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AUTHENTICATING THE BOOK OF MORMON: A SAMPLER

AUTHENTICATING THE BOOK OF MORMON: A SAMPLER

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Published by Robert F. Smith
This is a very brief survey of the realia and systems internal to the Book of Mormon in comparison with those of the ancient Near East. The results are impossible to explain on the bases of fraud and coincidence. One is forced to conclude that the Book of Mormon is quite authentic.
This is a very brief survey of the realia and systems internal to the Book of Mormon in comparison with those of the ancient Near East. The results are impossible to explain on the bases of fraud and coincidence. One is forced to conclude that the Book of Mormon is quite authentic.

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Published by: Robert F. Smith on Mar 23, 2014
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AUTHENTICATING THE BOOK OF MORMON A SAMPLER ©Robert F. Smith March 2014
Following are several items which go far toward empirical verification of the authenticity of the Book of Mormon.
1
 Some have been published, others have not. All are based on
realia
, rather than on theological or faith considerations.
2
 This is merely a sampler, if you will. Part I. At the outset,
I highly recommend John Sorenson’s magnum opus:
Mormon’s Codex: An
 Ancient American Book 
.
3
 It is well written and is dedicated to very specific scholarship showing that the Book of Mormon fits tightly into the archeological, chronological, ethnograpic, and cultural sequence of certain Mesoamerican civilizations
 –
 the only place in the Americas in which such advanced civilizations existed (having writing, astronomy, major cities, and huge populations such as described in the Book of Mormon). This is hard evidence, and a free summary of the Sorenson volume is available online.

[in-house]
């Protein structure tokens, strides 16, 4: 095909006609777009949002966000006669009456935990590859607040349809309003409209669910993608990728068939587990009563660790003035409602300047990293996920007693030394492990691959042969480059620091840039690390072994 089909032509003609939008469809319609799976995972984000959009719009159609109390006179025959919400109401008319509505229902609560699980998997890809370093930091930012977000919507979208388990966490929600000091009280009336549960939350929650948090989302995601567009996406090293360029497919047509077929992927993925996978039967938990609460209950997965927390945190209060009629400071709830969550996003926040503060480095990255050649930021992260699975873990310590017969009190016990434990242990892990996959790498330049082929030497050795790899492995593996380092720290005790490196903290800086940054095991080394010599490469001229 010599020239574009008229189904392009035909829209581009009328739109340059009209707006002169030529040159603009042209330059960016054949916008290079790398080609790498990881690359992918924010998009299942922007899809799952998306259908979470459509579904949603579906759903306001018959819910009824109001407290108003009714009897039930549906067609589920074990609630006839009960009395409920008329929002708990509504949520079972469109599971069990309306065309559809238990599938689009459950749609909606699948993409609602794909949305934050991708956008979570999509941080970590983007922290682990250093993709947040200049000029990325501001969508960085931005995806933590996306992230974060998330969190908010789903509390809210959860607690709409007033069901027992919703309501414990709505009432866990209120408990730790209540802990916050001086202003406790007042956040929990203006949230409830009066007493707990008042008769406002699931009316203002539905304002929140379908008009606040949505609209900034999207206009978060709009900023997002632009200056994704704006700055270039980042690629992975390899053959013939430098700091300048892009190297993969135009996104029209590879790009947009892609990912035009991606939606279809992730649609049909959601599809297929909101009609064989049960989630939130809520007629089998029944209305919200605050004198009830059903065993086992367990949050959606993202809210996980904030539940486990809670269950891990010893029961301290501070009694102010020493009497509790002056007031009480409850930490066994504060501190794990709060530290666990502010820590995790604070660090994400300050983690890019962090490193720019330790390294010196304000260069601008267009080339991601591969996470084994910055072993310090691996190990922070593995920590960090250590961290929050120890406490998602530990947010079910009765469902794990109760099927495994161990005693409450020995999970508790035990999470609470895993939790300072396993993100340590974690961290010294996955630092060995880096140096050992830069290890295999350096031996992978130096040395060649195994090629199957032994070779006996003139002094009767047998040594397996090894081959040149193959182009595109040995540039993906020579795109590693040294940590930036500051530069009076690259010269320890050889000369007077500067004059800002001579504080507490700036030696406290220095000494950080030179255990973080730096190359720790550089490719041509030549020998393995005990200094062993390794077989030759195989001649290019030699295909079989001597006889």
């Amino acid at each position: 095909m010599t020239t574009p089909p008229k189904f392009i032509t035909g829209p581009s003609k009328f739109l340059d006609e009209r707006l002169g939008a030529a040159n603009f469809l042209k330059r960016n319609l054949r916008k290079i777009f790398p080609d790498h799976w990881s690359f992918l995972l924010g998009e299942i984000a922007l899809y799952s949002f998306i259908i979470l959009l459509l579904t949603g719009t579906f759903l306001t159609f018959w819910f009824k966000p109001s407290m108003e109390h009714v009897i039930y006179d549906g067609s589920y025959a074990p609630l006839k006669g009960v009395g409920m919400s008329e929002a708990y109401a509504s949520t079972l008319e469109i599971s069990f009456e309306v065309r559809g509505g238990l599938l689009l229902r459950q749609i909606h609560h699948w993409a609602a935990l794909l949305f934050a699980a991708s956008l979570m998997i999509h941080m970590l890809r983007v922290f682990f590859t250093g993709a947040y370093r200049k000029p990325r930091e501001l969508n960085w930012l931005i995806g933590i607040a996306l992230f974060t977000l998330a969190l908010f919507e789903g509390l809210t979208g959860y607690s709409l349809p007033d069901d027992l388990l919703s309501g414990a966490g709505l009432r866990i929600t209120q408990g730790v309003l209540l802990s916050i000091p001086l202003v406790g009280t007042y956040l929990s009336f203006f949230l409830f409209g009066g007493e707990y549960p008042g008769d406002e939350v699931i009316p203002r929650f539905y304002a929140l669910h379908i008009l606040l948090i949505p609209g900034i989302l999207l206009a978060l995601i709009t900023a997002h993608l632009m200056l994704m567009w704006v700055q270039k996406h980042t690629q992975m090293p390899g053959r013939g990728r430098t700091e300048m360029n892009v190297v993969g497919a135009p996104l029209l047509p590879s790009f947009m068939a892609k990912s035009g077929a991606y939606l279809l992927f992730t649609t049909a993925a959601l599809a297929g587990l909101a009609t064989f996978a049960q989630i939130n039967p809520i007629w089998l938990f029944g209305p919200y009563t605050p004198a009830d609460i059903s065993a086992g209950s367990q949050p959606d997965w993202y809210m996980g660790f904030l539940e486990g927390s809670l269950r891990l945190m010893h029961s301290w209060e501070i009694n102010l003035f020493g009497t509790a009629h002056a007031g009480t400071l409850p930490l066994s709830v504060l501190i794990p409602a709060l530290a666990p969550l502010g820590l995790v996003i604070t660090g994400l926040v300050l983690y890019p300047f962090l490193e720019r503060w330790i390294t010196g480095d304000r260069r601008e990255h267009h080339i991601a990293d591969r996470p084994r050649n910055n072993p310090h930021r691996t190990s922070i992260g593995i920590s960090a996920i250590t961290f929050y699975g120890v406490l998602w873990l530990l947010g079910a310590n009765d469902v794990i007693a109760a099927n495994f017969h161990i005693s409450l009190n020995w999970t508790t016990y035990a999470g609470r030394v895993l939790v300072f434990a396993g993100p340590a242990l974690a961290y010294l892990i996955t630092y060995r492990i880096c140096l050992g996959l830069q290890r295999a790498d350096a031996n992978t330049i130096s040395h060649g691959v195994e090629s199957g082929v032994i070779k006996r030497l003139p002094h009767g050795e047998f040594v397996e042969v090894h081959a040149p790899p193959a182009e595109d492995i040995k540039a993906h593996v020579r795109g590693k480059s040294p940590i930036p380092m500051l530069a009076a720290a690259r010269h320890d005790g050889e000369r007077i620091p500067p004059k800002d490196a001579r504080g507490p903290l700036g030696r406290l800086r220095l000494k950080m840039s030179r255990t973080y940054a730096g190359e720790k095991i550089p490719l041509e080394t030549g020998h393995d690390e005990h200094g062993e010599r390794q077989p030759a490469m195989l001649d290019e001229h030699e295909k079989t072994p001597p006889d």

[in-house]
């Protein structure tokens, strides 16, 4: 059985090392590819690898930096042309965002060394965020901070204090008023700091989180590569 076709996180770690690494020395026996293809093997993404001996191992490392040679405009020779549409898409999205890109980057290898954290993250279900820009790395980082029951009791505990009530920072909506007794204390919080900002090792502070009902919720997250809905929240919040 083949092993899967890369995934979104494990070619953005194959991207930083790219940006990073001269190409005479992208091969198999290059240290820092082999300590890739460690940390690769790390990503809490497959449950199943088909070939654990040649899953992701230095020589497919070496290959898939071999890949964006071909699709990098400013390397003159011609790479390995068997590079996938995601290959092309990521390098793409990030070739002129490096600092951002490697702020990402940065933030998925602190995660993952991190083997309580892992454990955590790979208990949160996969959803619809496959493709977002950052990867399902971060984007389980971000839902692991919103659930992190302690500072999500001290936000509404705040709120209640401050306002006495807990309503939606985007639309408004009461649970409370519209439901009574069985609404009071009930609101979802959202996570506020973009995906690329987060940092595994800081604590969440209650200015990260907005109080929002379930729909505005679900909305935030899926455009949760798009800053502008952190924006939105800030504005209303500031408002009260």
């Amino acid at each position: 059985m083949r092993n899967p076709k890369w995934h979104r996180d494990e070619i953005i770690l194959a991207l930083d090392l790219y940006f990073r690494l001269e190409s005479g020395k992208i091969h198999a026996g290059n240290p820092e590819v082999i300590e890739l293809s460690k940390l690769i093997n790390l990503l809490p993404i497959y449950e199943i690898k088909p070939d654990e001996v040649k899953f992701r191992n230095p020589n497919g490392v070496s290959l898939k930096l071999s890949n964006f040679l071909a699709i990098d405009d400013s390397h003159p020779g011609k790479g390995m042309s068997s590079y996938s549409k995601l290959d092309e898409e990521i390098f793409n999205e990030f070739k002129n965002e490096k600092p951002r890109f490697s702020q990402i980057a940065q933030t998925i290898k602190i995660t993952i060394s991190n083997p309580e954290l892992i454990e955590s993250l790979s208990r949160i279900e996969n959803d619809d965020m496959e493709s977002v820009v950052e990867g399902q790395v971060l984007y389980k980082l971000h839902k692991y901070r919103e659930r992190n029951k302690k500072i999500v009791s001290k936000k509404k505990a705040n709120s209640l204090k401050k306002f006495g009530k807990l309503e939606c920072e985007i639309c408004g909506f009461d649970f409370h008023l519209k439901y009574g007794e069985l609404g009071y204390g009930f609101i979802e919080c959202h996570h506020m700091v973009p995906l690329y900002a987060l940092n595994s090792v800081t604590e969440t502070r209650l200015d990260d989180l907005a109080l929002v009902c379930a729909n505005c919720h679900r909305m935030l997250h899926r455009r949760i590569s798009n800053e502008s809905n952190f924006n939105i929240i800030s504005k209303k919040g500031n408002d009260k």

4
 Sorenson does in this massive volume what anthropologists normally do: Rather than focus on only one artefact or phenomenon, they utilize systems analysis
 –
 the use of simultaneous and multivariate systems or processes. A good example of that (though not presented in the Sorenson book) is examining the very limited data on weights & measures in Alma 11 in comparison with the known system in use in Judah & Israel in the 7
th
 & 8
th
 centuries B.C. Both use the same Egypto-Semitic base and multiples (with notation in hieratic Egyptian),
5
 along with a term for the total (
mane
) which is
1
 These specific arguments for authenticity were used by RFSmith as posts ##99, 147, 165, 176, and 178, on MDDB, Feb 2014, online at http://www.mormondialogue.org/topic/62832-the-exodus-did-it-really-happen/page-8 .
2
 
Cf.Michael Ash’s mostly very different assemblage of historical evidence in his
A
Analyzing the Best Historical Book of Mormon Evidence,
@
 in the
Deseret News
3
 (Provo: Maxwell Institute/SLC: Deseret Book, 2013).
4
 http://www.fairmormon.org/perspectives/fair-conferences/2012-fair-conference/2012-reading-mormons-codex . A map overview is available at http://johnlsorenson.com/media/mcodex_final-map-evaluation.pdf  .
5